Sundial: This poet and educator thinks art is the language of healing
Darius Daughtry attacks problems with art.
He meets racism with poetry. He fights gun violence with a sonnet. Poverty with the flick of a pen.
A poem can save a life, he says — if it can unravel the hate beneath the surface.
And that’s what Daughtry does. As a teacher, an educator and an artist. He works to make art and writing programs accessible, like this weekend’s Our Voices: Festival of Words in Fort Lauderdale.
He believes that literature and literacy can literally teach us the language of healing.
Daughtry has seen what art can do. He saw it as a teacher. How he could use hip hop to teach poetry. And poetry to unlock feelings. And feelings to make art. Art that heals — or at least begins to heal.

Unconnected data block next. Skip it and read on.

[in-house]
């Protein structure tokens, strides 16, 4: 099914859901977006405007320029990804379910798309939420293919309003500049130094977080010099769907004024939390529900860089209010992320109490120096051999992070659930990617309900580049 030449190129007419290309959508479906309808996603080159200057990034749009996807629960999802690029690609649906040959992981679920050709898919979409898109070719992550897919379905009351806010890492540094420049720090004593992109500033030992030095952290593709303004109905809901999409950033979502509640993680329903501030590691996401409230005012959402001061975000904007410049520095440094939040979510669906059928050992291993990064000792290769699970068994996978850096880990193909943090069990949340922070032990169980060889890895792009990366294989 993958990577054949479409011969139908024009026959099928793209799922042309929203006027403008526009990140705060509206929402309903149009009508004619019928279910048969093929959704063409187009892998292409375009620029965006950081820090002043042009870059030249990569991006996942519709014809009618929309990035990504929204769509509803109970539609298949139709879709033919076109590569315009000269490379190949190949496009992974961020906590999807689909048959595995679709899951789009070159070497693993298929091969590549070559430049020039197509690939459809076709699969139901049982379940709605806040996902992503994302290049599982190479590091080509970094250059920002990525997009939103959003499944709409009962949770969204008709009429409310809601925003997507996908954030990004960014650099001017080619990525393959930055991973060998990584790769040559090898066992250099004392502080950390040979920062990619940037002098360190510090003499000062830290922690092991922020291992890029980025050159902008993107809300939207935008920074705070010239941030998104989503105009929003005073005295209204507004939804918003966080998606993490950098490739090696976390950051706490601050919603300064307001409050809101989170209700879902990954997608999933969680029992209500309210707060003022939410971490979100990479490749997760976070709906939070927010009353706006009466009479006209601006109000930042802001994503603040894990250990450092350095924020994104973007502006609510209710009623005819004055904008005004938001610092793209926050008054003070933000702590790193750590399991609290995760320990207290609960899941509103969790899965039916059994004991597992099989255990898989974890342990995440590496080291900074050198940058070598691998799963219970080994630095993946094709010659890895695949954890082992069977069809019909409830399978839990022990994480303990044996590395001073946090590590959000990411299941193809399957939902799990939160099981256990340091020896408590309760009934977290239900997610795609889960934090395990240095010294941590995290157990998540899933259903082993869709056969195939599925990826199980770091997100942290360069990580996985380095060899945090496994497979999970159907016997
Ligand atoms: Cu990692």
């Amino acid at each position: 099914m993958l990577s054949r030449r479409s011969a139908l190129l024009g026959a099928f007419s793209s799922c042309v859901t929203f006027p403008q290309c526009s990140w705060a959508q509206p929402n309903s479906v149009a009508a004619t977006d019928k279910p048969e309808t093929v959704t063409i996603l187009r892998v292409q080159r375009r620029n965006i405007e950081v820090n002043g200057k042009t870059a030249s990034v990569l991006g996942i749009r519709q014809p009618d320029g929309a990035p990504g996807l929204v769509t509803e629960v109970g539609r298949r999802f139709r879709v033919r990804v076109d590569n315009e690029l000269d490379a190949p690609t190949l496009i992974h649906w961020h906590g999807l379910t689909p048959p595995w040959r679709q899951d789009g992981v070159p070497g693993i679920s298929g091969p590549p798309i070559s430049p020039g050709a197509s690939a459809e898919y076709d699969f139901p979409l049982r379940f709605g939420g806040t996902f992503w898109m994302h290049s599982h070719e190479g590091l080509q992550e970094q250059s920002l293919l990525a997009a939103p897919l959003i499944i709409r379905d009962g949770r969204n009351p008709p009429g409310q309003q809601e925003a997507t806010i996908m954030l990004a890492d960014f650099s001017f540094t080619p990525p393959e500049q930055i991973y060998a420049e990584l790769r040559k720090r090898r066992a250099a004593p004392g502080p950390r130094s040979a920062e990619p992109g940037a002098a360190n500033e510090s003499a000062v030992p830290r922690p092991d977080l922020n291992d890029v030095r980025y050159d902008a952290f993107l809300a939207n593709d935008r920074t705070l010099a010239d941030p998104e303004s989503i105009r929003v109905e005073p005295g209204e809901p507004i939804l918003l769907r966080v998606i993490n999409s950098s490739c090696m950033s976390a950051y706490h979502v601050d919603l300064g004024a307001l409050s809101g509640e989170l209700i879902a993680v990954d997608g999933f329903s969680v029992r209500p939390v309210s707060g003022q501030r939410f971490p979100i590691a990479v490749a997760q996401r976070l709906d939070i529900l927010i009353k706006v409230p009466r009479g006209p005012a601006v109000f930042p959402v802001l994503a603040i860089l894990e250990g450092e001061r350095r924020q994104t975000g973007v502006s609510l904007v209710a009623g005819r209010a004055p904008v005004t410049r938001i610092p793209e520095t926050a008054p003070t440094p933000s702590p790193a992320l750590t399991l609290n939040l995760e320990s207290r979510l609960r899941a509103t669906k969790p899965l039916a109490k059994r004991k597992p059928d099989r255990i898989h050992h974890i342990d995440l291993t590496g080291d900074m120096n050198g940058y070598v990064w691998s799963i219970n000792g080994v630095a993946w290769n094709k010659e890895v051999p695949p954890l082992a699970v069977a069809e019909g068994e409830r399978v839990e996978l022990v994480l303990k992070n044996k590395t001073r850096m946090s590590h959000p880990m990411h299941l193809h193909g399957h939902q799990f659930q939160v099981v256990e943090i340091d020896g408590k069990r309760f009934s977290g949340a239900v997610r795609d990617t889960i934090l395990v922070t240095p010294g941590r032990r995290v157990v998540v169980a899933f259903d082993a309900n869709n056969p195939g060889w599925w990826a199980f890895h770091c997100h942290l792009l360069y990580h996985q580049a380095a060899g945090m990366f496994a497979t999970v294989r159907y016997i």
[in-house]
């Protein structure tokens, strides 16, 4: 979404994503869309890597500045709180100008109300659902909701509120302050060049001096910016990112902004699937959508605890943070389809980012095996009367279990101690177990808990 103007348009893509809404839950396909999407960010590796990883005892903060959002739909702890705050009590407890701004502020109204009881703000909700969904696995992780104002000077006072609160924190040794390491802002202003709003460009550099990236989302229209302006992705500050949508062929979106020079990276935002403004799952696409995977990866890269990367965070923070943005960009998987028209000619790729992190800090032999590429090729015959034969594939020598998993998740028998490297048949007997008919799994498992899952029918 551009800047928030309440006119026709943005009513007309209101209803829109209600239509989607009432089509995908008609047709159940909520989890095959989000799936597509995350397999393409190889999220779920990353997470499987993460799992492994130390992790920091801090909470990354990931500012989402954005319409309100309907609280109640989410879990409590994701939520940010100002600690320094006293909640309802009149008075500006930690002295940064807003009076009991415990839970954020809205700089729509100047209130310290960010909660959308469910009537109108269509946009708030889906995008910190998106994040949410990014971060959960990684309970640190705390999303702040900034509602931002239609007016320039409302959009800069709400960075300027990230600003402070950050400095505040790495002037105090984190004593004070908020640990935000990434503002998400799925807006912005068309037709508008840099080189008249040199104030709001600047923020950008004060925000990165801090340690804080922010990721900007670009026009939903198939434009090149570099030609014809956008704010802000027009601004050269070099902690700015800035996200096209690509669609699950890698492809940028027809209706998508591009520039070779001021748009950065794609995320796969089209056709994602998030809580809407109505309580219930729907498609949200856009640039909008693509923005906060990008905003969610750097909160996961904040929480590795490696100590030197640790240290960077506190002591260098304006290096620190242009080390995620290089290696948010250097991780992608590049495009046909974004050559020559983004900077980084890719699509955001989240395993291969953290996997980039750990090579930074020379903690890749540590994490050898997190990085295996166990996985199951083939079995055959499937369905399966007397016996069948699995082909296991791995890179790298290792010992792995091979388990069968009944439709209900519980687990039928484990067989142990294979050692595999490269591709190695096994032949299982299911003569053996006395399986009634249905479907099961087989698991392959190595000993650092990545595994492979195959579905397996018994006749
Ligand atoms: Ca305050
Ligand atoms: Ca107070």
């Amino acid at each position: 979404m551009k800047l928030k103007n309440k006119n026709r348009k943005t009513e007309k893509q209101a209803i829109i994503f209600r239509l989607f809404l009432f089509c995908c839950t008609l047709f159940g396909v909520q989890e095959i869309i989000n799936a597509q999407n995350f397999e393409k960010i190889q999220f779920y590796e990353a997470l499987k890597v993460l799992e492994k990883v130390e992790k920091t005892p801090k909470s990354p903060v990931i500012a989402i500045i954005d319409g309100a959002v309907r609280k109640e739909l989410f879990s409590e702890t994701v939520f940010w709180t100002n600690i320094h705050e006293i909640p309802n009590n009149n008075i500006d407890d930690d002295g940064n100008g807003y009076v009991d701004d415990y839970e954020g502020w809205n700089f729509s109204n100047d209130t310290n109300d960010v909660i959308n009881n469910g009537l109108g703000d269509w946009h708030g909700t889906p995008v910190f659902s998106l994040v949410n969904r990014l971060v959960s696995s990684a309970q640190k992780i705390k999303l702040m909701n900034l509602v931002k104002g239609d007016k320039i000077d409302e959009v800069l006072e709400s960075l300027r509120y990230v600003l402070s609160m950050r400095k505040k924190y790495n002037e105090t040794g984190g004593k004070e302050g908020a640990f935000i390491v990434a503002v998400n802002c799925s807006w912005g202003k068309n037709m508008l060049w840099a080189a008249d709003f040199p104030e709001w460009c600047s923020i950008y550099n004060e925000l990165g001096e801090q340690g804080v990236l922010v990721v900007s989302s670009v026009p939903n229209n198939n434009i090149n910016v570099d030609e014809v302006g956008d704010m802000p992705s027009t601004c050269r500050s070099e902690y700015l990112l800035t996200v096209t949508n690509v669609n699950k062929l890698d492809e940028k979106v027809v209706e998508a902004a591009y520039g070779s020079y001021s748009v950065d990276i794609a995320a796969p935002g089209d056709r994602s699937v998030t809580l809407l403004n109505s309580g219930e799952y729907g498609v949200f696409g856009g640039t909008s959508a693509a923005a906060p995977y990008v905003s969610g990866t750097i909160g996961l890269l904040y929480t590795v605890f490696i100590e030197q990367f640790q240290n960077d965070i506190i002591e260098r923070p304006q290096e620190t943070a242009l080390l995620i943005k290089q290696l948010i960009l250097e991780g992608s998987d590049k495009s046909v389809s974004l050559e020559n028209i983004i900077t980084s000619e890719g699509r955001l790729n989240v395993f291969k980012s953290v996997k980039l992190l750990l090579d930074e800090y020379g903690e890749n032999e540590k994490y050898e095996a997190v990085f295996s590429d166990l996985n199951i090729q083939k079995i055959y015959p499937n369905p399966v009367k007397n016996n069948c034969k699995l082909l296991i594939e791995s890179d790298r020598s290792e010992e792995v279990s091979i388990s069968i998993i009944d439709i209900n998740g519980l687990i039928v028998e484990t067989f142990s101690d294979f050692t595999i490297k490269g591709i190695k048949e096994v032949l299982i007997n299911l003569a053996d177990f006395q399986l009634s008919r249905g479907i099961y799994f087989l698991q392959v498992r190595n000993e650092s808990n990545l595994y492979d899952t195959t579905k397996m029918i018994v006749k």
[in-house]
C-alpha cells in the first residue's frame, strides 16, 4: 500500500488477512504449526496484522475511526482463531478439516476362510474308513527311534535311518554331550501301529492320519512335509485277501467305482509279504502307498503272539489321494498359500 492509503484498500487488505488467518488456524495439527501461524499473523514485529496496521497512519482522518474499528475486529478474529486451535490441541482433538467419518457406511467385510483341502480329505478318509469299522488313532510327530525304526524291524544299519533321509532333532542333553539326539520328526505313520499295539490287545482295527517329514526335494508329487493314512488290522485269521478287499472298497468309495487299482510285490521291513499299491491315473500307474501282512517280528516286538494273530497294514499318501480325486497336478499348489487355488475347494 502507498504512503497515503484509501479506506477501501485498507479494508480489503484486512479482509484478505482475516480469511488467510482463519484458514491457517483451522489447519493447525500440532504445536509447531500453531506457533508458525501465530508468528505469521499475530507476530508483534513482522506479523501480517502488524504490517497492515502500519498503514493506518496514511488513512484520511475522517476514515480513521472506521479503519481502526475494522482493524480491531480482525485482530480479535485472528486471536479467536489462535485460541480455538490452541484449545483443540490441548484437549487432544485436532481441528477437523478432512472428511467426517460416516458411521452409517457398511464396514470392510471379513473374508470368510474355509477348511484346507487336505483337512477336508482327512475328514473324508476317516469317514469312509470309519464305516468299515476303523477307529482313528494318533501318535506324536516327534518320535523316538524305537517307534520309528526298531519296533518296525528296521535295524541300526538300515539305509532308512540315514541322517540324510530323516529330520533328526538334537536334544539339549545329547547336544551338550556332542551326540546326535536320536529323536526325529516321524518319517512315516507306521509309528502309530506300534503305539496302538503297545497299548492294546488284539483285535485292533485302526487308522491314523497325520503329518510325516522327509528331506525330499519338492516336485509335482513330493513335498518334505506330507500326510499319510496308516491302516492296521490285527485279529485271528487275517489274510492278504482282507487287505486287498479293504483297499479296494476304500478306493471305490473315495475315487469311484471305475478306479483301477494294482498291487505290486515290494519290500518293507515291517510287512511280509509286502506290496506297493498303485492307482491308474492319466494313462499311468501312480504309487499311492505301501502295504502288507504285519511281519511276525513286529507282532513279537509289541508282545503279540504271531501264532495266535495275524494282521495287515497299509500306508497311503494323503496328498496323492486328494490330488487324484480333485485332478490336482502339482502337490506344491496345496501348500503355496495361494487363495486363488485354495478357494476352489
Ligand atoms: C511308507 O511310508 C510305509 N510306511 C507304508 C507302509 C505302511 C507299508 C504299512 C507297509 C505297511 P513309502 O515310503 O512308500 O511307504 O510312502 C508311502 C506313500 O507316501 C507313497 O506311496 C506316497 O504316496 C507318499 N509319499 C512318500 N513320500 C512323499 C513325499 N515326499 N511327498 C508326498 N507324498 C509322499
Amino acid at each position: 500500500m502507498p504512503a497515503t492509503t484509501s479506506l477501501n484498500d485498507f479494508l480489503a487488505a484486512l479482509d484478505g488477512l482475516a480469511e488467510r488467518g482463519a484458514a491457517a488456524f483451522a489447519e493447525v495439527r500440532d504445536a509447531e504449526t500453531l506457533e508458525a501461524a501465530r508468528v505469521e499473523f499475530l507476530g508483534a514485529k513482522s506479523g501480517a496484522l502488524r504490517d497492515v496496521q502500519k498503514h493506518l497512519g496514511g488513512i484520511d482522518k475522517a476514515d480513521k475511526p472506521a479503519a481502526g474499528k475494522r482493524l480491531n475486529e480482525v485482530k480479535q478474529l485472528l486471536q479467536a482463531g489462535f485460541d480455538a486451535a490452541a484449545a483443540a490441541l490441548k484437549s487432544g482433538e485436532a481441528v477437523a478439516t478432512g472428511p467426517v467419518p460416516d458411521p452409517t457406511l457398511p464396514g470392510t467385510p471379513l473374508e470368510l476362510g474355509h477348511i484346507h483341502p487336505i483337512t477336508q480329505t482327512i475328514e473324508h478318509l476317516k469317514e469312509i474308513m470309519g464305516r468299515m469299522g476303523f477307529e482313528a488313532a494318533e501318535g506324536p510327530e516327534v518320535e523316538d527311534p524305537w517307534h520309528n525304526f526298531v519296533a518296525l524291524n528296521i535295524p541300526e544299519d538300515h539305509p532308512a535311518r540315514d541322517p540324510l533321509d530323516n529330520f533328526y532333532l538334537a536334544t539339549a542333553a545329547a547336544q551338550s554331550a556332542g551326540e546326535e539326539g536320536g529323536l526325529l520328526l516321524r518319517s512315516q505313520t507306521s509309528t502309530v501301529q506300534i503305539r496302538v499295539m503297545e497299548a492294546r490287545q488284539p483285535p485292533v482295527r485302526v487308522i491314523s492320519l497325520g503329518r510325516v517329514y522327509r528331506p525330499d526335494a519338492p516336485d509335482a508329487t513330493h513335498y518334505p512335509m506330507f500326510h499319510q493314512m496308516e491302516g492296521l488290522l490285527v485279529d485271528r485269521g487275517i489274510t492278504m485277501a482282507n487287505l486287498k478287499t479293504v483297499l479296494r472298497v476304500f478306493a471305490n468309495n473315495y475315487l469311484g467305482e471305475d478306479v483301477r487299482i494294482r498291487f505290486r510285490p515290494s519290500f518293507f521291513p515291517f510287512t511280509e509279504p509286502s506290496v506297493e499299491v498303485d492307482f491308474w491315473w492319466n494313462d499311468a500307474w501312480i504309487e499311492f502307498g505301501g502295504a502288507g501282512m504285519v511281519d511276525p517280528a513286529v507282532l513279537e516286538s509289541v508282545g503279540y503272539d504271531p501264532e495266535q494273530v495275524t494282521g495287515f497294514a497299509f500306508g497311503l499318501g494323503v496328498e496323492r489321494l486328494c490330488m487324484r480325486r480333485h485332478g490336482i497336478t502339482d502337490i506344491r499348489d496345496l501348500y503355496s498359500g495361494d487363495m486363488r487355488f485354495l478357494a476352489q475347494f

He breaks through that hardened ground with his Art Prevails Project. He hosts regular writing workshops, panel discussions, original plays and open mics.
On the April 18 episode of Sundial, Daughtry tells us why we should give ourselves permission to create.
On Sundial’s previous episode, the granddaughter of four Holocaust survivors told us how she uses visual storytelling to educate younger generations through her project “The Last Ones.” We spoke with Leslie Gelrubin Benitah on the eve of Holocaust Remembrance Day.
Listen to Sundial Monday through Thursday on WLRN, 91.3 FM, live at 1 p.m., rebroadcast at 8 p.m. Missed a show? Find every episode of Sundial on your favorite podcast app, such as Apple Podcasts, Stitcher and Spotify.
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